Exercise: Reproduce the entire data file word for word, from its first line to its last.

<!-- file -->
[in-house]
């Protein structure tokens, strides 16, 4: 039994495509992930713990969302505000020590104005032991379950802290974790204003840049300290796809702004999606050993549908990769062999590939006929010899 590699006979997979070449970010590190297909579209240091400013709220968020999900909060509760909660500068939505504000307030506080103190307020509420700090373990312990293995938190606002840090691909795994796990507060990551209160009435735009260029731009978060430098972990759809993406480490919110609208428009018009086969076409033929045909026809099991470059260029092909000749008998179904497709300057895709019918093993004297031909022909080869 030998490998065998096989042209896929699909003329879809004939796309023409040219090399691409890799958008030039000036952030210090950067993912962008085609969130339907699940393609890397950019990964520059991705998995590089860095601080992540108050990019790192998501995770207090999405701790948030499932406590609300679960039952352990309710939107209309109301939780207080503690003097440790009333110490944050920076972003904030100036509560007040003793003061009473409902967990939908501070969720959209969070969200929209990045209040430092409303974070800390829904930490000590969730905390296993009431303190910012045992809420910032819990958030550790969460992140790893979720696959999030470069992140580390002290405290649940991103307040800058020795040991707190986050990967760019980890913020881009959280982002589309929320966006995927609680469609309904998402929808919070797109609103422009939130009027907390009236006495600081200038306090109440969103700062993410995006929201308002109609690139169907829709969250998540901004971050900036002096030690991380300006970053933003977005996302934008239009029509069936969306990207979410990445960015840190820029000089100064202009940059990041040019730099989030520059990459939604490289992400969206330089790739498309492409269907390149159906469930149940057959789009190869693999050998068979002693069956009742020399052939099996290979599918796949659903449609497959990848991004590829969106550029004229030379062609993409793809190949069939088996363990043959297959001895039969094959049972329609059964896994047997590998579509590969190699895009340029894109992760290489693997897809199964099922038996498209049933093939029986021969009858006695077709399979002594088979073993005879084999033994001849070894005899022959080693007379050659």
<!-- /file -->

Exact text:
[in-house]
């Protein structure tokens, strides 16, 4: 039994495509992930713990969302505000020590104005032991379950802290974790204003840049300290796809702004999606050993549908990769062999590939006929010899 590699006979997979070449970010590190297909579209240091400013709220968020999900909060509760909660500068939505504000307030506080103190307020509420700090373990312990293995938190606002840090691909795994796990507060990551209160009435735009260029731009978060430098972990759809993406480490919110609208428009018009086969076409033929045909026809099991470059260029092909000749008998179904497709300057895709019918093993004297031909022909080869 030998490998065998096989042209896929699909003329879809004939796309023409040219090399691409890799958008030039000036952030210090950067993912962008085609969130339907699940393609890397950019990964520059991705998995590089860095601080992540108050990019790192998501995770207090999405701790948030499932406590609300679960039952352990309710939107209309109301939780207080503690003097440790009333110490944050920076972003904030100036509560007040003793003061009473409902967990939908501070969720959209969070969200929209990045209040430092409303974070800390829904930490000590969730905390296993009431303190910012045992809420910032819990958030550790969460992140790893979720696959999030470069992140580390002290405290649940991103307040800058020795040991707190986050990967760019980890913020881009959280982002589309929320966006995927609680469609309904998402929808919070797109609103422009939130009027907390009236006495600081200038306090109440969103700062993410995006929201308002109609690139169907829709969250998540901004971050900036002096030690991380300006970053933003977005996302934008239009029509069936969306990207979410990445960015840190820029000089100064202009940059990041040019730099989030520059990459939604490289992400969206330089790739498309492409269907390149159906469930149940057959789009190869693999050998068979002693069956009742020399052939099996290979599918796949659903449609497959990848991004590829969106550029004229030379062609993409793809190949069939088996363990043959297959001895039969094959049972329609059964896994047997590998579509590969190699895009340029894109992760290489693997897809199964099922038996498209049933093939029986021969009858006695077709399979002594088979073993005879084999033994001849070894005899022959080693007379050659």